• We build Washing stations in both North-Kivu, South-Kivu and Ituri which are each managed by 100 farmers. In this way, coffee can be washed centrally and variations in coffee quality can be avoided. Apart from the "fully washed" coffee, we experiment with "natural coffee" and "honey bean"
  • We increase the business capacities of four new cooperatives Kawa Kabuya, CPNCK (Kawa Kenja), Kawa Maber en Kawa Kanzururu so that they become reliable business partners for international buyers
  • We set up a small lab to be able to test and evaluate the quality of the coffee locally (coffee cupping), instead of having it sent to Europe. This way, the cooperatives will be able to better respond to the quality demands of the buyers.
  • We set up new systems to give the cooperatives access to credit: local banks are involved, social lenders, warranty funds, down payments / prefinancing by buyers, etc.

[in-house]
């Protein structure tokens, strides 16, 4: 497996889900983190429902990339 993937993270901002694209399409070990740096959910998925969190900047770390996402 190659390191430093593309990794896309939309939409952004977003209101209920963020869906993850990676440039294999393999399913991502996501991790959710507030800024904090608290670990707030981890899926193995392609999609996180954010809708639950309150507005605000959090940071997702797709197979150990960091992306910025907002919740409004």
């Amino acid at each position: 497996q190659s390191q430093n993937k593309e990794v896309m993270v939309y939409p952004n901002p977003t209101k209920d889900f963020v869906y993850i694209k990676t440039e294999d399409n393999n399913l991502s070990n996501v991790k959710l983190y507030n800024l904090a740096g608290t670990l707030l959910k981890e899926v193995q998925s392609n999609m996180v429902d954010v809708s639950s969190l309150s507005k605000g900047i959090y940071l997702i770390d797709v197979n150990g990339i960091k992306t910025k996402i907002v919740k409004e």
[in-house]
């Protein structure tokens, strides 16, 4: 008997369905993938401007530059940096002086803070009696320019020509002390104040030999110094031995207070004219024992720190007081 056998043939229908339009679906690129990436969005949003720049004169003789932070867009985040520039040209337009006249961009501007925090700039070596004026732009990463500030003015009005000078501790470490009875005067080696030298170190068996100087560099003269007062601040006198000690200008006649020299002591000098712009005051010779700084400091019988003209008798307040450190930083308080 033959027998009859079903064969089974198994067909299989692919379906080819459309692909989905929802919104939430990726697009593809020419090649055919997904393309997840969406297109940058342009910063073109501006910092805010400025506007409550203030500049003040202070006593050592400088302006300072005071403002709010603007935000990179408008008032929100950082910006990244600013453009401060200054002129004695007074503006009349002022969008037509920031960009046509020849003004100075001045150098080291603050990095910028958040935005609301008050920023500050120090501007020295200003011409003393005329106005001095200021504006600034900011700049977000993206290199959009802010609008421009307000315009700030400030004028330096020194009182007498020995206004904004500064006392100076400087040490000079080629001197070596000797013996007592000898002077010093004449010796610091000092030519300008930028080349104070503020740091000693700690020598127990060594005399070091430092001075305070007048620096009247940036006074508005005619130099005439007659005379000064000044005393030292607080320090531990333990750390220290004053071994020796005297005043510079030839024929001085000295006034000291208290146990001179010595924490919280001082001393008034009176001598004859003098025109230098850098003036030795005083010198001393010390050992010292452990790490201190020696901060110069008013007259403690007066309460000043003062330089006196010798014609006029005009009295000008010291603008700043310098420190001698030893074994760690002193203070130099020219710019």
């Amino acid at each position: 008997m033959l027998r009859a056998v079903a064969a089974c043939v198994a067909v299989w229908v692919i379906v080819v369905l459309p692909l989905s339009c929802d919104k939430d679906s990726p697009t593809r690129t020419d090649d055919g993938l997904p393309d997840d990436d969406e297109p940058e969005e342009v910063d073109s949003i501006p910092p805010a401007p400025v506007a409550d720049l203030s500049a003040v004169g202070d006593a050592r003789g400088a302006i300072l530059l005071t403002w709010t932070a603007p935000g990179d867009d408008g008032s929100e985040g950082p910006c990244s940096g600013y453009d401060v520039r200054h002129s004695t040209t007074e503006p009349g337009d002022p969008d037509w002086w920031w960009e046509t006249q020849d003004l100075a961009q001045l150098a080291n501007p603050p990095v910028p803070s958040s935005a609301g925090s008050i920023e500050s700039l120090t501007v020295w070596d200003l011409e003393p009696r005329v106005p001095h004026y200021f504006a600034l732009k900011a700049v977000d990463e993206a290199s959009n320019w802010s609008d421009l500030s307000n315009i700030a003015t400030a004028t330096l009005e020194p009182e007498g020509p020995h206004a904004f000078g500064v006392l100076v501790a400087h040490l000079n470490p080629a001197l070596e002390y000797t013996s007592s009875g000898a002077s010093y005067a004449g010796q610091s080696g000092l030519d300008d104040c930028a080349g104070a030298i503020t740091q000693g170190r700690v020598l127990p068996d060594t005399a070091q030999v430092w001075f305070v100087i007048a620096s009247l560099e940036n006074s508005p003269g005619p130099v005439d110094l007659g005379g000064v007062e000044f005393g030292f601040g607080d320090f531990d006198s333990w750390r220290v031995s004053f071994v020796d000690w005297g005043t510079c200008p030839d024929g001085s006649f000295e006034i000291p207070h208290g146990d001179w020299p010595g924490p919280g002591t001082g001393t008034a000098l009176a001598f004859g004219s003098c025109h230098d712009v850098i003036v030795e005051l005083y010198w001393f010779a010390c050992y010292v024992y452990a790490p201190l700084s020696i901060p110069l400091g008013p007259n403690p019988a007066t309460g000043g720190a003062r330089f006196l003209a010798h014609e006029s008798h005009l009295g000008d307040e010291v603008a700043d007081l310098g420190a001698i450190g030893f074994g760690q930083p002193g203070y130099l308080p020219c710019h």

• We promote local coffee consumption.

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Achieved results

Five coffee cooperatives are formed and legally registered: Kawa Maber and Bblo Kawa (Ituri), Kawa Kanzururu (Rwenzori), Kawa Kabuya (Beni-Lubero), SCPNCK (Idjwi island). We also support farmer groups in the region of Rutshuru to organise into a cooperative.

Every farmer that became a member of one of the coffee cooperatives, contributed $50 in cash or in kind for building materials and labour for constructing a micro-washing station, while the programme has helped by providing equipment (pulper, mesh, shading net, polythene sheeting for shed roof, hygrometer, etc.)

There are over 123 micro washing stations operational. There are 5 staff per operational washing station (responsible for post-harvest treatment and quality control), creating in total 520 new jobs as of April 2020. 27 staff are working for the cooperatives.

Farmers now have easy access to new coffee plants, leading to the renewal of the plantations. The productivity has increased: the volume of 5 cooperatives increases every season.